Rally in Austria denouncing human rights abuses in Iran

A rally was held in central Vienna, Austria on Wednesday with the aim of denouncing President Hassan Rouhani’s acceptance of human rights abuses in Iran. Rouhani was due to visit Vienna on Wednesday and Thursday, but the trip was cancelled at the last minute.

The Austrian edition of The Local reported that the trip was cancelled because Austria denied Iran’s demand to ensure an anti-regime protest was shut down. The Iranian regime claimed the trip to Vienna was cancelled because of security concerns, but the Austrian Interior Ministry later said there were “no signs of a threat”. However, it has been rumoured that the trip will be postponed until a later date. 

The protesters called on Austria and other European governments to put conditions on their relationship with the mullahs’ regime until executions and human rights abuses cease in Iran. 

According to an article on the National Council of Resistance of Iran’s website, the crowd chanted: “Rouhani is a terrorist”, “Khamenei is a terrorist”, “Democracy, freedom with Maryam Rajavi”, “All Iranians demand freedom”, “Down with the principle of clerical rule in Iran”, “Mullahs' regime is fascist”, “Mullahs’ regime is terrorist” and “Rouhani is a criminal; he is the enemy of Iranians”.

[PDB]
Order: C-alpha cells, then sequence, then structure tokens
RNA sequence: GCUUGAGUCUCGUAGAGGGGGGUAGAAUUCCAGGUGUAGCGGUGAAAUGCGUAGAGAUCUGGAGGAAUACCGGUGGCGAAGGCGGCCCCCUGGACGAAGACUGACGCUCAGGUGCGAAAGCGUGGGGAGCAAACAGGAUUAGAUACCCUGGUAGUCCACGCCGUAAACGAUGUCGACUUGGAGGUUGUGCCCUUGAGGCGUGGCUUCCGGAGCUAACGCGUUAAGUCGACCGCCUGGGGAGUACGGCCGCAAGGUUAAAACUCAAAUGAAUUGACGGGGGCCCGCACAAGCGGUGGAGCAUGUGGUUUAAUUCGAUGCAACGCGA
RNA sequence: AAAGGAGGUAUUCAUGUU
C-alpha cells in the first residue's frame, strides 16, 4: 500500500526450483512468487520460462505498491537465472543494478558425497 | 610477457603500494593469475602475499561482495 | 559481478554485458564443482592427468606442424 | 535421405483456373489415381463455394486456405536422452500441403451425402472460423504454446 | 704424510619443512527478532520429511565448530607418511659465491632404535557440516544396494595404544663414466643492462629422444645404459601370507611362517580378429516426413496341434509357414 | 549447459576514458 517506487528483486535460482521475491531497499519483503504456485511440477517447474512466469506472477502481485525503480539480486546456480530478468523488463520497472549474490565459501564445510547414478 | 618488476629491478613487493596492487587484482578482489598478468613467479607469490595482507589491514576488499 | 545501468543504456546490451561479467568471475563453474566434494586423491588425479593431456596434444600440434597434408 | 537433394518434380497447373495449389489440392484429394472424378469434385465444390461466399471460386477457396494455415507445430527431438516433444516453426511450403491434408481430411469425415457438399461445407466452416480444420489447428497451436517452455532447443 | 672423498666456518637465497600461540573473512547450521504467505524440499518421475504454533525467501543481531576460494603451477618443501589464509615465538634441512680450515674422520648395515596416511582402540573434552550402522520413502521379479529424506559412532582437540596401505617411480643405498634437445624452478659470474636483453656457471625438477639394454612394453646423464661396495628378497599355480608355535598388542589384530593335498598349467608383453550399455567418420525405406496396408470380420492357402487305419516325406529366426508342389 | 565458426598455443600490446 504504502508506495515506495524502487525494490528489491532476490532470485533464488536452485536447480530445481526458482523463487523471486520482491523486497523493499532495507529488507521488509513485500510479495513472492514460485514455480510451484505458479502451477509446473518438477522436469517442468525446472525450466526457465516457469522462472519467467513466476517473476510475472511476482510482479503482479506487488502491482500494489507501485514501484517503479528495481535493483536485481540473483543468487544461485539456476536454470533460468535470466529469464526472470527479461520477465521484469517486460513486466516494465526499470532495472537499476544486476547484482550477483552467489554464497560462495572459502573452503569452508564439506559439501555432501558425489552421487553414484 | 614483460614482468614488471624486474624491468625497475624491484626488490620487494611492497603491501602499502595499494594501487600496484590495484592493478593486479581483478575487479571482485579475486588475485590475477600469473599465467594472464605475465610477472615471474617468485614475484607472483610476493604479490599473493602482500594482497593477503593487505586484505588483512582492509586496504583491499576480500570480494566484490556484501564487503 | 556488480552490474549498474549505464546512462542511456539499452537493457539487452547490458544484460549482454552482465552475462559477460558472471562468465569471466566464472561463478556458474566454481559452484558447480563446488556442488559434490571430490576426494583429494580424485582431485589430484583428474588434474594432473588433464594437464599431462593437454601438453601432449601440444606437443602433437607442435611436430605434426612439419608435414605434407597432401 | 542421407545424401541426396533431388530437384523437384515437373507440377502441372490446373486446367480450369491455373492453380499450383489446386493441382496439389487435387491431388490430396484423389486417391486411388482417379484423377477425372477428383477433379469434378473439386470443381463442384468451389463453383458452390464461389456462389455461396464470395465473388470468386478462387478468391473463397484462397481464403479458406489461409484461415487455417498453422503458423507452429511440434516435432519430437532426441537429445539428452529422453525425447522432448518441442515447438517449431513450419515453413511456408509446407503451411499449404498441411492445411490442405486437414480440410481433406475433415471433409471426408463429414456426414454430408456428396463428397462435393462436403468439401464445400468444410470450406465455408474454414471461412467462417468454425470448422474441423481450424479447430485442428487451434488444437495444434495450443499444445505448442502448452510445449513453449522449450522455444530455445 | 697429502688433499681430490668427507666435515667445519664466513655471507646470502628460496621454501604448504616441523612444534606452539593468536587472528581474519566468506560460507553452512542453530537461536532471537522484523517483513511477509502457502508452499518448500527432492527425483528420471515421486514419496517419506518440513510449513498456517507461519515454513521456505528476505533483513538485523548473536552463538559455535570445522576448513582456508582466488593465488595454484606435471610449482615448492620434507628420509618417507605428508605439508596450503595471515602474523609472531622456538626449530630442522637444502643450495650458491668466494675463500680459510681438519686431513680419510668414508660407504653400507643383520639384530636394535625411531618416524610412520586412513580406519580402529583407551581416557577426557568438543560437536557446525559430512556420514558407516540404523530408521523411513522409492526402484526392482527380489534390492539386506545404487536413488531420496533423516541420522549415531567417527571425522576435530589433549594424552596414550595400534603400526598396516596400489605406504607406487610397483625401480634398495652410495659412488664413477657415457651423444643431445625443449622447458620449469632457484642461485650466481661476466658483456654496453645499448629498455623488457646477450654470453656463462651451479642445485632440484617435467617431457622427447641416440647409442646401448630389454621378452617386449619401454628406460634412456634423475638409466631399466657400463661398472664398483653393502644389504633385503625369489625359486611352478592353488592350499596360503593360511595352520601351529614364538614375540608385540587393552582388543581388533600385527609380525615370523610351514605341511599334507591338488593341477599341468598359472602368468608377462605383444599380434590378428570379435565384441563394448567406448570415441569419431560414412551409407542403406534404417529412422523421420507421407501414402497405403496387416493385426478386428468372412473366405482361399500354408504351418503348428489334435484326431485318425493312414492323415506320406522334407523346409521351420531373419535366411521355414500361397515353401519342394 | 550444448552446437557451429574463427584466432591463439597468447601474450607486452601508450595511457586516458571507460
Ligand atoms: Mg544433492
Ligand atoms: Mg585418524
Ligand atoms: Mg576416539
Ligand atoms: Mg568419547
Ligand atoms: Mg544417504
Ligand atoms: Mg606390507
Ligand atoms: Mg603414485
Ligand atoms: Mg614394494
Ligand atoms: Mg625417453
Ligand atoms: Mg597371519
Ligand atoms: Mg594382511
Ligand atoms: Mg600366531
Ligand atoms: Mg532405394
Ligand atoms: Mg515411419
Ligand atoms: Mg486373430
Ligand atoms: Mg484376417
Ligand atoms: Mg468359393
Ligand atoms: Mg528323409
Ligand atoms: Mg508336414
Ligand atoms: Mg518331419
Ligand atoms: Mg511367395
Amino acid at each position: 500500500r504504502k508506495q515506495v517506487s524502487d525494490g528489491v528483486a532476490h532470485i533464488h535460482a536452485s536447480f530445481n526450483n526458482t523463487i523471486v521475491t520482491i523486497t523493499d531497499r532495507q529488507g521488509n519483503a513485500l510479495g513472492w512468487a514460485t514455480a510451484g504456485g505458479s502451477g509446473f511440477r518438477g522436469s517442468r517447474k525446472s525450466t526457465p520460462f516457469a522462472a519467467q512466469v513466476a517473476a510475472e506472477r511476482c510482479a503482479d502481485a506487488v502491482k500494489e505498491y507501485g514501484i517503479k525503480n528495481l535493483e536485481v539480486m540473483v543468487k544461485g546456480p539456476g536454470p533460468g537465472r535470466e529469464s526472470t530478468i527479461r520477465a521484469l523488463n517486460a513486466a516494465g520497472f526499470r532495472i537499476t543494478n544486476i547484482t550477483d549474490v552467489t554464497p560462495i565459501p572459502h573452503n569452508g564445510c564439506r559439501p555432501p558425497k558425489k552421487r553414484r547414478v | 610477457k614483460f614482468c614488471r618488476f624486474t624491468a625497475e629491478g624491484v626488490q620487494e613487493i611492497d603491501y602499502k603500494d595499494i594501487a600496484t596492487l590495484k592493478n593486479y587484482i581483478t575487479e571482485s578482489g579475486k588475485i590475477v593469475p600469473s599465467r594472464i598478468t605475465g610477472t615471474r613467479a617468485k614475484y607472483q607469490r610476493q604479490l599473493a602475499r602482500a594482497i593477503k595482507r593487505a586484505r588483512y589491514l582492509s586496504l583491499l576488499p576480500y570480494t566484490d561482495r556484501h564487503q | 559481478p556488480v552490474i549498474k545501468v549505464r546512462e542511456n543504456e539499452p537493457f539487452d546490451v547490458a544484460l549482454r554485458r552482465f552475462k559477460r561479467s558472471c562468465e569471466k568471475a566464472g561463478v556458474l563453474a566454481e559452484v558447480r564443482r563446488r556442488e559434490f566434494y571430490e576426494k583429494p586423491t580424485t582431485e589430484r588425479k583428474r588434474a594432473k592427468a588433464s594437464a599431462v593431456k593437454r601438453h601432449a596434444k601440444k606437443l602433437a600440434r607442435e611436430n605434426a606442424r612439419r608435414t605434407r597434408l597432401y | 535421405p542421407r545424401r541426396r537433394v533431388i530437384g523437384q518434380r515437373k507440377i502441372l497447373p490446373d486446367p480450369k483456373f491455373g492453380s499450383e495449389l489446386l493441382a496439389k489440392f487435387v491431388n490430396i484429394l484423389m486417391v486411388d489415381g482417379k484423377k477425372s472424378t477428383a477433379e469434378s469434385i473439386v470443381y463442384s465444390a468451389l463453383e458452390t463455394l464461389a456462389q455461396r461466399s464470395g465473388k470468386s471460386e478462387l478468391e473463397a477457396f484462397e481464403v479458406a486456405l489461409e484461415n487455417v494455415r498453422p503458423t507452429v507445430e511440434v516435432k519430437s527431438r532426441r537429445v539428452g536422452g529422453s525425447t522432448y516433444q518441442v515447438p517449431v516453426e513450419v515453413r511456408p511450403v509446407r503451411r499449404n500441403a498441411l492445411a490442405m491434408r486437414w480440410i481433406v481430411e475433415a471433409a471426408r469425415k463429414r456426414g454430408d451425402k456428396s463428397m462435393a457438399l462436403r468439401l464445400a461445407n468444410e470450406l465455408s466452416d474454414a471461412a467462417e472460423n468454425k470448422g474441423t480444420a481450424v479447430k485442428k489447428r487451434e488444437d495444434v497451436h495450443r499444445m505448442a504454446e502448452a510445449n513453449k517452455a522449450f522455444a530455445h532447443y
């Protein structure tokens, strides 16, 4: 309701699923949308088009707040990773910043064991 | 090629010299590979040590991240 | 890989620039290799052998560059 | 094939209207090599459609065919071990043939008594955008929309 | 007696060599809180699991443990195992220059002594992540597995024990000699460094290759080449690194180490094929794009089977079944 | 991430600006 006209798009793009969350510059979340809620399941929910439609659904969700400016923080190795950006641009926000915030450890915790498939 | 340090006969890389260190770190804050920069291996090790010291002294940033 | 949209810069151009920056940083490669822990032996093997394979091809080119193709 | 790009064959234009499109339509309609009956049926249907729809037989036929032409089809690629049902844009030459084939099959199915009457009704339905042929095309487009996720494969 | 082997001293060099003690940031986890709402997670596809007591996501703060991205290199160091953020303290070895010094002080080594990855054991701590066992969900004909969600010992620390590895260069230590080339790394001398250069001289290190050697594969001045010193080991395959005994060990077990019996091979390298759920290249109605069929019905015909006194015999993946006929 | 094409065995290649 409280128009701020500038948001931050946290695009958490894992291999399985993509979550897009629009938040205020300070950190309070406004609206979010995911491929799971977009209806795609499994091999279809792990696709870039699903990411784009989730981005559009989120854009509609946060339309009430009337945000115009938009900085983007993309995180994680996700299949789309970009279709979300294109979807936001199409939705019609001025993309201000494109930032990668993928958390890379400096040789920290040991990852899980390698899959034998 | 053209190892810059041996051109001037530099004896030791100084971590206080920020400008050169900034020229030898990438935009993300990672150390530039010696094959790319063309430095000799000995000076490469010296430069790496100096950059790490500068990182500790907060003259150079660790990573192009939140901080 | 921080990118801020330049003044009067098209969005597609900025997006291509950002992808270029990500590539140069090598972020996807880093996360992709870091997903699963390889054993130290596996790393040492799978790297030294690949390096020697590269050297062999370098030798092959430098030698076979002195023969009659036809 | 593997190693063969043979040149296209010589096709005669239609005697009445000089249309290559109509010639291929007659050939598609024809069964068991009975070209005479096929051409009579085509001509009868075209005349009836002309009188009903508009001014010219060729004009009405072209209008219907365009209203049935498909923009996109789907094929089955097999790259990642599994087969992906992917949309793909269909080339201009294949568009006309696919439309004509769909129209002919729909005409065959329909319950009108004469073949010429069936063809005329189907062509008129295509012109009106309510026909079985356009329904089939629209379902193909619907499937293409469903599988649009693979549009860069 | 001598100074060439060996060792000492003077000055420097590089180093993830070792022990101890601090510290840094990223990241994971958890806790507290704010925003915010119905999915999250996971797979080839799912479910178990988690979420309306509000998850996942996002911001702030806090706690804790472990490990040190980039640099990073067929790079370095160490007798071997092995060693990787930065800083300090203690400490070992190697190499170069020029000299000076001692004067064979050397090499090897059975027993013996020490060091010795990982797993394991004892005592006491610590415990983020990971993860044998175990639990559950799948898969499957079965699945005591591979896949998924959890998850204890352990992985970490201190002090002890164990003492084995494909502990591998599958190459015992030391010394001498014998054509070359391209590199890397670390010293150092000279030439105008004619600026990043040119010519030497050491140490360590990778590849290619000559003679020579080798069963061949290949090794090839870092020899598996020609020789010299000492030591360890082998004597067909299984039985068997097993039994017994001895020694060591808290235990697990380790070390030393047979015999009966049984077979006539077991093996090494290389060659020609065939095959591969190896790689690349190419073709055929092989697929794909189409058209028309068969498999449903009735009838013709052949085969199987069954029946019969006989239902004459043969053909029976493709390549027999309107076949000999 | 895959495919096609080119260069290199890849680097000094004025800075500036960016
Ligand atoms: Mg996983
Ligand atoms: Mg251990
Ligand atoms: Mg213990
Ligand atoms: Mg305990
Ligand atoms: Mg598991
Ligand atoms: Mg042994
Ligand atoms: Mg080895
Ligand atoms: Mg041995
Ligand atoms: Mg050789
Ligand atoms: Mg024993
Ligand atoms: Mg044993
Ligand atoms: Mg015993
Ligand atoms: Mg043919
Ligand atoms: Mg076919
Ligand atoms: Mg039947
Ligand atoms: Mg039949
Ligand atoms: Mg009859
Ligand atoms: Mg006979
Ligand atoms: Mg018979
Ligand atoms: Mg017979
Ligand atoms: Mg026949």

Attendees condemned Tehran’s support for Bashar al-Assad and the massacre of Syrian people. They denounced Iran’s continued proliferation of weapons of mass destruction and demonstrated against the policy of exporting the “Islamic revolution”. Those in attendance also pledged their support for the members of the main Iranian opposition group People’s Mojahedin Organization of Iran (PMOI or MEK) who are currently detained in Camp Liberty in Iraq and called on the UN and the US to provide them with adequate protection. 

Speakers at the event included Iranian writer and poet, Jamshid Peyman, and former Iranian nuclear physicist, Manouchehr Fakhimi, and the representative of the Austrian NGO Gesellschaft für bedrohte Völker (Society for Threatened Peoples).

 

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